This is an excellent article about Yitzhak Shamir by Daniel Gordis. He writes:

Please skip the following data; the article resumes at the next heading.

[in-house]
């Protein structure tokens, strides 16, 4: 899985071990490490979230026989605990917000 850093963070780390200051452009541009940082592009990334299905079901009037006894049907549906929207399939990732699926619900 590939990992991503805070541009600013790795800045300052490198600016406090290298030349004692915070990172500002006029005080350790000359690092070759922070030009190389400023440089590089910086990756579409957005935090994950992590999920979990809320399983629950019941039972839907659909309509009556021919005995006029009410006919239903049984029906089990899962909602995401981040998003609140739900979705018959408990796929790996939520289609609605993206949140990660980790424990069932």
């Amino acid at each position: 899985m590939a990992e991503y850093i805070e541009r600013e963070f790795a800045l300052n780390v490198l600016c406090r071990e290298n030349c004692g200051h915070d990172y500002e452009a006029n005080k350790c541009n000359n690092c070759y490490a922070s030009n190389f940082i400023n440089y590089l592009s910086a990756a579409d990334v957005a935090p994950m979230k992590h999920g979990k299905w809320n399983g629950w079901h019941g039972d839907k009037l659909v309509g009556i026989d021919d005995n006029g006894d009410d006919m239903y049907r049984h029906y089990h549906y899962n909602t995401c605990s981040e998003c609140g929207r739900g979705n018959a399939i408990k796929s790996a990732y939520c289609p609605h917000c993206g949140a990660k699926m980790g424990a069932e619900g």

For all the misgivings many now have about Shamir’s intransigence or his specific policies, part of his legacy is that Jews ought not to pretend not to know what, deep down, they know. Yitzhak Shamir knew what he had seen, both in Europe and then in the Arab world, and he knew what it meant. He was no less ambivalent about the Arabs than he was about the Poles and refused to vote for Begin’s peace treaty with Egypt. Presumably in deference to Begin, he abstained; but he made it clear that he thought Israel was paying far too high a price. Today, three and a half decades later, with the Muslim Brotherhood’s rise to power in Cairo, and with Israel now missing the Sinai as a buffer, who was wiser? Was it the Nobel Prize-winning Begin who’d turned peacemaker, or Shamir, who had not? Will the sword devour forever? Yes, Shamir sadly believed, it will. Is it possible that he was right?I continue to pray that he was not, although with each passing day I come to believe that sadly he may indeed have been correct. My prayers however will forever remain unchanged. Shalom is always my most fervent prayer.